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BlackMatter & manufacturing...What you need to know

Aug. 16, 2021
It is important for organizations to prepare for the possibility of a successful ransomware attack and have an incident-response playbook in place.

Here we go again. The latest ransomware group making headlines is BlackMatter, which purports to maintain a set of ethics while it attacks most corporate networks in the United States, the United Kingdom and others across the world. 

We wanted to learn more, so we connected with Satnam Narang, staff research engineer at Tenable, who has long researched these groups. Take a look… 

Smart Industry: How does BlackMatter compare to other high-profile ransomware groups? 

Satnam: At the moment, there are signs that point to BlackMatter being the successor to REvil and Darkside, either inspired by these groups or a rebranding effort. There isn’t a lot of data at the moment in terms of victims of BlackMatter. However, based on a recent interview conducted with a representative from BlackMatter, they say the only time victims appear on their leak website is when the ransom hasn’t been paid, but so far, they have already started negotiations with victims and they will never publish an entry while discussions are ongoing.

The success of ransomware-as-a-service groups like BlackMatter will depend on a variety of factors, but will primarily hinge on the affiliates that are part of their program. If BlackMatter is able to capture the void left by REvil and Darkside, they’ll be just as successful as those groups, though there are other ransomware groups out there jockeying for position at the top of the ransomware game.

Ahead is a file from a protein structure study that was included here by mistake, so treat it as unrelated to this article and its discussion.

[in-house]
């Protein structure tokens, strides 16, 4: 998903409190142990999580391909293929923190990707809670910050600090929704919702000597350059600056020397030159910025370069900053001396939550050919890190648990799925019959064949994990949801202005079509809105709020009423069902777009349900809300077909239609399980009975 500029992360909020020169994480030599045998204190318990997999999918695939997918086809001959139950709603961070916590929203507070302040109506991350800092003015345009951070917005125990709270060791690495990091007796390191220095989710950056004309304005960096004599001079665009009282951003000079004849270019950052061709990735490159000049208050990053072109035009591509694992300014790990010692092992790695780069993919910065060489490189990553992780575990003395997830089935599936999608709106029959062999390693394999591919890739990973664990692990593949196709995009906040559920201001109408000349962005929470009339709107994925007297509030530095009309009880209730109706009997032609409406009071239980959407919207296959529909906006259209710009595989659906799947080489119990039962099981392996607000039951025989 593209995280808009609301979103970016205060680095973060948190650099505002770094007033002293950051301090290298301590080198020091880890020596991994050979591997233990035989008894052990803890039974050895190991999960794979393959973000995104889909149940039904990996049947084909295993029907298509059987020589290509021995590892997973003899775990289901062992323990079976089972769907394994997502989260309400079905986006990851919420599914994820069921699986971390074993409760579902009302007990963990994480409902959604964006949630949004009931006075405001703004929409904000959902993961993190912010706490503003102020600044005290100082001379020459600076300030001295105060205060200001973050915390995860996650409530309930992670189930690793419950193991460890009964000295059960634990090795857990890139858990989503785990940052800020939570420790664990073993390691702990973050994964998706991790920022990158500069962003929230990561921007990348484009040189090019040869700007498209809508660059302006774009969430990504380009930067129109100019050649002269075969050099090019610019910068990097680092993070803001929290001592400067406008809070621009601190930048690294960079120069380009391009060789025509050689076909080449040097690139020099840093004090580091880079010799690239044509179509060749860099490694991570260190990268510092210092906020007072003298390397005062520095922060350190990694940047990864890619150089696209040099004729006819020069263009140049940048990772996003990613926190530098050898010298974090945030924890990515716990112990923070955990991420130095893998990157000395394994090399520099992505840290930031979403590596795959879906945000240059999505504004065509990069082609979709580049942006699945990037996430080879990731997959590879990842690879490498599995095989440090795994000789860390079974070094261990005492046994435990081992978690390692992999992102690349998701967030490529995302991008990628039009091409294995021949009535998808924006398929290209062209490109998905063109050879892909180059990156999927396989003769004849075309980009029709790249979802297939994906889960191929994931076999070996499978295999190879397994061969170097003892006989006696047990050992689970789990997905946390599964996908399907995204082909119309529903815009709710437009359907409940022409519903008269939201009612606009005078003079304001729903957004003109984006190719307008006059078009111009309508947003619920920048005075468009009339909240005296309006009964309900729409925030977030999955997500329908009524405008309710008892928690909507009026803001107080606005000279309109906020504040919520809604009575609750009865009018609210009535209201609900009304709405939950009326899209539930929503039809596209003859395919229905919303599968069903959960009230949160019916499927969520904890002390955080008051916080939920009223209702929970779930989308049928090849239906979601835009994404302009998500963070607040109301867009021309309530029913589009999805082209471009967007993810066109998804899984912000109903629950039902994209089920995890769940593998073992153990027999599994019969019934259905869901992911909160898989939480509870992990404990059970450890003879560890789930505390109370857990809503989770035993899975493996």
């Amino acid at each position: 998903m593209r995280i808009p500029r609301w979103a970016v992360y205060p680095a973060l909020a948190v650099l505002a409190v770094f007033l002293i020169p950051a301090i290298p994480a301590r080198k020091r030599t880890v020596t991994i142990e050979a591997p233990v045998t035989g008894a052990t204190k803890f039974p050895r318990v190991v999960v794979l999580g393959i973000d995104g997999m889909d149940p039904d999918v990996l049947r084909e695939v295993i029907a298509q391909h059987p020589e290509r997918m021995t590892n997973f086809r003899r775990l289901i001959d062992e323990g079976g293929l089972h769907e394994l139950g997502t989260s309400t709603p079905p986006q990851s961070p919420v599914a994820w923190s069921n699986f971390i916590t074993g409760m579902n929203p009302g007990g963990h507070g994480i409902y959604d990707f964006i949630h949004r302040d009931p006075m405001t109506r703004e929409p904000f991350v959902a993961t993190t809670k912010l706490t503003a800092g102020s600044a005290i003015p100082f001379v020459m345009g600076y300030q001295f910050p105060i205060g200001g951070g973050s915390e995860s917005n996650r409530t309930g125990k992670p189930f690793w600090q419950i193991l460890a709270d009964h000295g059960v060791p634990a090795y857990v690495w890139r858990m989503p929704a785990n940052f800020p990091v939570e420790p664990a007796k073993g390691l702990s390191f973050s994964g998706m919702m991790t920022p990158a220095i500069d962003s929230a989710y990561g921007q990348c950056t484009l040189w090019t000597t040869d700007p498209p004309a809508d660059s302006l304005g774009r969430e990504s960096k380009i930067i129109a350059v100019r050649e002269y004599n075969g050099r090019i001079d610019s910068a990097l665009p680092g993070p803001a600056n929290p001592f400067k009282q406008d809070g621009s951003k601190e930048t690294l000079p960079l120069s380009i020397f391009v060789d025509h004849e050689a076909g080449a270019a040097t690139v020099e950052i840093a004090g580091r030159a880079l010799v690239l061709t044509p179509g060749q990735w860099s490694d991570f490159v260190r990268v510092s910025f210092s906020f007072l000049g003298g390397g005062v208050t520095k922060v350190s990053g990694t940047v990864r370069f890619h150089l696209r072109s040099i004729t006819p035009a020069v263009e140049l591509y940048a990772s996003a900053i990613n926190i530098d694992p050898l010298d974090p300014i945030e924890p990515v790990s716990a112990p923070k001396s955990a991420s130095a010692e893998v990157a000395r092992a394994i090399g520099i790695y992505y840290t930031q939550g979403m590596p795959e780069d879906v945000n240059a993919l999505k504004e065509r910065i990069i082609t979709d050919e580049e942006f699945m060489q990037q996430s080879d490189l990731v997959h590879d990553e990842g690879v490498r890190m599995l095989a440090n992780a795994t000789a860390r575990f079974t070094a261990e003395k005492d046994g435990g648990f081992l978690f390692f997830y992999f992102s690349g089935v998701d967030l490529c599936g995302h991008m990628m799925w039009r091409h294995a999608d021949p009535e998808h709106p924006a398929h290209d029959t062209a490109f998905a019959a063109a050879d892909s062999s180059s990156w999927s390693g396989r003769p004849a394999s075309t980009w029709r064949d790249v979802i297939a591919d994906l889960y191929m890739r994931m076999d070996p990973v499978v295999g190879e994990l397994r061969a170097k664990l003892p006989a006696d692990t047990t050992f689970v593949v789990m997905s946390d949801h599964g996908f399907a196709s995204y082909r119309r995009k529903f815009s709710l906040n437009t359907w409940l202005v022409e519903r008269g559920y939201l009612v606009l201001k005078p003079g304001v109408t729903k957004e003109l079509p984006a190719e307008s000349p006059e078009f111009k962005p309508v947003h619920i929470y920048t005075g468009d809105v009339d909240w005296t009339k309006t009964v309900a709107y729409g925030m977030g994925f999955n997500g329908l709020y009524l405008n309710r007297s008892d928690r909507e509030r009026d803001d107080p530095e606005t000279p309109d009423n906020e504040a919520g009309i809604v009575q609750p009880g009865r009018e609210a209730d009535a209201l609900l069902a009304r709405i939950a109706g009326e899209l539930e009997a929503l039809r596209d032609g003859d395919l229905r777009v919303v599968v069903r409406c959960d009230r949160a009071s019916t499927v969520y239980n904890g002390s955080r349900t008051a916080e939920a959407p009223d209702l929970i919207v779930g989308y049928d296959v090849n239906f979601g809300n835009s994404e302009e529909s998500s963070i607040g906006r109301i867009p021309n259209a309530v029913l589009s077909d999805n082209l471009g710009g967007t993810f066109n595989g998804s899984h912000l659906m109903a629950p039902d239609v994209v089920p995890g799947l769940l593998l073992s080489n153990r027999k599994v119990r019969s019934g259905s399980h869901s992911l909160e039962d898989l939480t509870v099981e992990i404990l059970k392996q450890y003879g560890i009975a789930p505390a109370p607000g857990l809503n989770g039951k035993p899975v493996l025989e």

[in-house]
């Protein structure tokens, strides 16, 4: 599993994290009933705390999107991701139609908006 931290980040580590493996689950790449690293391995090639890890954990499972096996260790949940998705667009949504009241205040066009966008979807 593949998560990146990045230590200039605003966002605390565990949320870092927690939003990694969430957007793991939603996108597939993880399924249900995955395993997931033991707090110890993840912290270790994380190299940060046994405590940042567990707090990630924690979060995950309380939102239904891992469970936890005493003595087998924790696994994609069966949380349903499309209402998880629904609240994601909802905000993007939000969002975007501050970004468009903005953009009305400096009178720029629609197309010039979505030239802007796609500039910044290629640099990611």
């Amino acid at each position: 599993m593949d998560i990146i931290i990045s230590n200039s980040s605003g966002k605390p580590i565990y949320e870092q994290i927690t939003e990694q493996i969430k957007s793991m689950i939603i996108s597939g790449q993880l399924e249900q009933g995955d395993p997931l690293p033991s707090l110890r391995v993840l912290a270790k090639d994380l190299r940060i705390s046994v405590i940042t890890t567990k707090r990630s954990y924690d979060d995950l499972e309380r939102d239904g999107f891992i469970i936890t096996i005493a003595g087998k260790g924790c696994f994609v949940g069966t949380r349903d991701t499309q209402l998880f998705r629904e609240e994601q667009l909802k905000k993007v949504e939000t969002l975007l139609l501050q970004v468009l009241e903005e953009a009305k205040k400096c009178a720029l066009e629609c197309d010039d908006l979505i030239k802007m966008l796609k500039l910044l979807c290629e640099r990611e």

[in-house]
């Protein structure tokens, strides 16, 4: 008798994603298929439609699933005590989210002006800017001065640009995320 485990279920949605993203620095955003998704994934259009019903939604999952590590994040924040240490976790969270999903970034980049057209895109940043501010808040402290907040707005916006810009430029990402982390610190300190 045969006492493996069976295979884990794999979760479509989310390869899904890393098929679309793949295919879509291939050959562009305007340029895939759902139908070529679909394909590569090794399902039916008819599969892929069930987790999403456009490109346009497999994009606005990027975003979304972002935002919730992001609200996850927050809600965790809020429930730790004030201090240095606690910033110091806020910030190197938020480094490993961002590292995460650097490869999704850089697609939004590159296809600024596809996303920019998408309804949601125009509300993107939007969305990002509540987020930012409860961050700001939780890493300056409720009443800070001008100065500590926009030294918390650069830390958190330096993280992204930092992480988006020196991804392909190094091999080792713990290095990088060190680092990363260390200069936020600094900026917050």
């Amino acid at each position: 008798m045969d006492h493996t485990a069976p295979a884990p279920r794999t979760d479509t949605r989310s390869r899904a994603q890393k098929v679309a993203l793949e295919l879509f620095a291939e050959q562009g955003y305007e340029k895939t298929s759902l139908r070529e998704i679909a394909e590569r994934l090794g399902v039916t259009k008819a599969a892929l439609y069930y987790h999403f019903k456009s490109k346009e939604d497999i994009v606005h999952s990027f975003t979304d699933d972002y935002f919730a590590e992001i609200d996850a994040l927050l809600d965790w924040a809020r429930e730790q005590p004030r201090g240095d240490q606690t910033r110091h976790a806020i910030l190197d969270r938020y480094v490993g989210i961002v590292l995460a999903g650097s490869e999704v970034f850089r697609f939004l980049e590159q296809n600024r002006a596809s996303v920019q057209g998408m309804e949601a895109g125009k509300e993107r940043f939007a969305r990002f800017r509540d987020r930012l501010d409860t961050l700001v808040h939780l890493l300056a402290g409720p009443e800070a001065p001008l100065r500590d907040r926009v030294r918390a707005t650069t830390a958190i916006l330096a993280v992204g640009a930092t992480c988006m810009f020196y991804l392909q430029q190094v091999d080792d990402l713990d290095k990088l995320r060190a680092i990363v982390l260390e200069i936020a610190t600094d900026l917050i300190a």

Smart Industry: BlackMatter released a list of orgs that it won’t target, (healthcare, schools and local governments) and is instead targeting companies with annual revenue of $100M+. Why are hackers moving away from low-hanging fruit targets, and toward global companies?

Satnam: By attacking healthcare, schools, governments and critical infrastructure, ransomware groups face greater scrutiny and attention from governments and law enforcement. So it makes complete sense that these groups more explicitly forbade targeting these institutions. That said, because the groups themselves are not the ones doing the attacking, the onus falls on the affiliates that participate in the ransomware-as-a-service ecosystem to follow these guidelines. 

It is likely that BlackMatter is going after larger enterprises because of the greater likelihood of a ransom payment. Larger companies can often work through their cyber-insurance policies to make ransom payments and they’re also incentivized to pay up to limit bad press, which could hurt their brand.

Smart Industry: Why do ransomware groups release lists of targets they won't target? Will they stick to it, and are there any loopholes?

Satnam: In this instance, it is likely part of their recruiting strategy for the affiliates interested in their ransomware-as-a-service offering. By defining what targets are off-limits, they hope to weed out potential bad actors from trying to push the envelope.

Smart Industry: What can manufacturers, in particular, do to protect themselves from groups like BlackMatter? 

Satnam: Ransomware groups like BlackMatter rely on their affiliates to breach networks. The methods affiliates use will vary, so it is important for manufacturers (as well as other organizations) to take stock and do their due diligence to identify and patch-vulnerable software and devices within their networks, have up-to-date endpoint and secure email-gateway solutions in place and audit their network for misconfigurations in their active directory. It is also important for organizations to prepare for the possibility of a successful ransomware attack and have an incident-response playbook in place for how to respond.